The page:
Although an overt policy of guerrilla war was not specifically enunciated until the following November, guerrilla tactics were employed out of necessity immediately after the initial rout at Manila. The first battle link indicated to the Filipinos that they were faced with a foe which gave no quarter and which was prepared to disregard the fundamental rules of warfare.
The Americans were contemptuous of Filipinos generally and they had little respect for the fighting ability of the Philippine Army.
They referred to the Filipinos as "niggers," "barbarians," and "savages," reflecting both the racist and imperialist attitudes of American society at large.
Essays - largest database of quality sample essays and research papers on Editoryal Na Tagalog Halimbawa. The Katipunan (usually abbreviated to KKK) was a Philippine revolutionary society founded by anti-Spanish Filipinos in Manila in , whose primary aim was to gain. It is easy to get caught up in the negativity of a government of the crass, by the crass, and for the crass. Mean-spirited men and women haunt the hallowed halls of. The s, which began on 1 January and ended on 31 December , were sometimes referred to as the "Mauve Decade" – because William Henry Perkin's aniline. *With apologies to Mexicans, American Indians and other early victims of American imperialism. Introduction. One of the most startling phenomena of recent Philippine.
The Americans were elated by their initial success and their commander, the rather wooden and unimaginative Gen. Elwell Otis, confidently predicted that the war would be ended in a matter of weeks. Otis had convinced himself that the opposition to U. This theme, which was trotted out by domestic U. After the devastating first battle, the Filipino Army retreated into Central Luzon, fighting rear-guard actions as it went. Malolos, capital of the Philippine Republic, quickly fell and within the conventional framework within which he was operating, Otis equated this event with the fall of the Philippine Government, which in turn would mean the surrender of the Philippine Army.
Or so he hoped. Confident predictions of imminent victory were forthcoming again and it was with some degree of dismay that click here Americans began to realize Essay About Biak Na Bato Aguinaldo considered his "capital" to be wherever he himself happened to be camped-which was Essay About Biak Na Bato just out of reach of the slow-moving American columns.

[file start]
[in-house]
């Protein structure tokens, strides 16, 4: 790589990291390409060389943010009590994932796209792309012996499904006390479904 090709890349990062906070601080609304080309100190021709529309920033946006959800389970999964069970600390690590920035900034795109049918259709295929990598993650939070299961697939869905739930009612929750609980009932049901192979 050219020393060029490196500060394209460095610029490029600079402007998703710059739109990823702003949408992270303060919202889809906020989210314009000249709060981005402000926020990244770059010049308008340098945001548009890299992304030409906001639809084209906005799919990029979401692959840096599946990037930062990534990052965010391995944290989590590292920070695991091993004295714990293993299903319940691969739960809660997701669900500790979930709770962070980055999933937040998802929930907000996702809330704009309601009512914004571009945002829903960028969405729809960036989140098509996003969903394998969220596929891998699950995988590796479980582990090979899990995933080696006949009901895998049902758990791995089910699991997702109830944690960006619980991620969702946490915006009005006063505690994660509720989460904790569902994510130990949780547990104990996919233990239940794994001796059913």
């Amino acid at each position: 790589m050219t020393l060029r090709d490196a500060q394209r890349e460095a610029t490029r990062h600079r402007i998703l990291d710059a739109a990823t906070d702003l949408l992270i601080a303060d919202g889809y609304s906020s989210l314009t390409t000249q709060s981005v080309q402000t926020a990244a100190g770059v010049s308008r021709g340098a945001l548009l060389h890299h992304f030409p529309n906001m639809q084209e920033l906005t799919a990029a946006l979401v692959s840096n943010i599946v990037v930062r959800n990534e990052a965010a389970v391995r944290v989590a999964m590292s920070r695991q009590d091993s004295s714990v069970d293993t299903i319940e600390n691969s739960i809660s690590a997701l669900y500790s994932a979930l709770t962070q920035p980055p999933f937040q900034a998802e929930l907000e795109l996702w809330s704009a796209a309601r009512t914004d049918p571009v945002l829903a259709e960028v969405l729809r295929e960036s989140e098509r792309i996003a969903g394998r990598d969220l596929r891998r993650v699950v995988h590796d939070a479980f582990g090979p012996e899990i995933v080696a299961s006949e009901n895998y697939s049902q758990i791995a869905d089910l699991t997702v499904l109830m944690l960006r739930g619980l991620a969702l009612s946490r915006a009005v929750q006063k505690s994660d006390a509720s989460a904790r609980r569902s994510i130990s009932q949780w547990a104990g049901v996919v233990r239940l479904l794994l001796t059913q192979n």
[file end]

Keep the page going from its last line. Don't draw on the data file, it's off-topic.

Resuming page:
It was with a growing sense of uneasiness that the American command began to realize that the further they were drawn into Central Luzon and the more they had to disperse their forces, the more difficult it became to defend themselves against counter-attack, ambush, and harassment by the highly mobile Philippine Army, which was itself free of the need for the ponderous supply chain required by the Americans.
The odds, which were so disastrously against the Filipinos in early February, began to even up. There was another-and to the more perceptive American commanders, rather more disturbing-character to the fighting.
essay about biak na bato
It gradually dawned on the Americans that the reason the Filipino troops could move around so easily without concern for a supply base, and the reason information and advice were so difficult to elicit from the native population, were due to the fact that the Aguinaldo government and the Philippine nationalist cause had the total support of the Philippine masses.
They slowly began to realize that their major foe was not really the formally constituted, but in many ways ineffectual, Philippine Army; rather, it was the Filipino people, who, Essay About Biak Na Bato finally gotten rid of the Spanish, were unrelentingly and implacably hostile to American imperialist designs.
Usually no athlete bats an eye when they're invited to the White House to celebrate their monumental win, whether the World Series or Super Bowl. Gear up for the next NFL championship game when you wear this Super Bowl 51 Patriots Tom Brady Jersey. Brady himself didn't take a trip to the South of the Border, but his jersey did. In a statement today, Brady said he was happy that the case had come to a resolution. The revelations come following the deaths of Kate Goodchild, 32, her brother Luke Dorsett, 35, his partner Roozbeh Araghi, 38 and tourist Cindy Low, 42, on the ride on Tuesday.
The implications of this understanding were fully realized only later and in the bloodiest manner imaginable. But as early as AprilGeneral Shafter gave grisly portent to the future conduct of the war: The American command had presumably been taken in by its own press releases. Arthur MacArthur 8Otis's subordinate and later replacementcommented, " I believed that Aguinaldo's troops represented only a faction. I did not like to believe that the link population of Luzon-the native population, that is-was opposed to us With the approach of summer and with victory still beyond their grasp, the War Department began to suggest to Essay About Biak Na Bato that he might need more troops.
Embarrassed by his earlier confident predictions and even more so by his growing inability to produce tangible results, he at first declined the offer, but then he reversed himself and surprised the Department by asking for Essay About Biak Na Bato, more troops. Otis was limited by his textbook approach to war and failed to realize that American "victories" in which the Filipinos were "scattered" or "routed" were next to meaningless. Otis was, in keeping with the time-honored phrase, winning the battles but losing the war.
Few of the battles were actually more than skirmishes and hit-and-run affairs, but on June 10,in Laguna, Filipino Generals Ricarte and Noriel with 3, men caught an American division of 4, in a cross-fire ambush and cut it to pieces. Battles of this size became increasingly rare, just click for source. By October all the American reinforcements had arrived and it was decided that the best way to terminate the war was to capture Aguinaldo and his staff.
An ambitious three-pronged encirclement campaign, encompassing the whole of Central Luzon, was decided upon.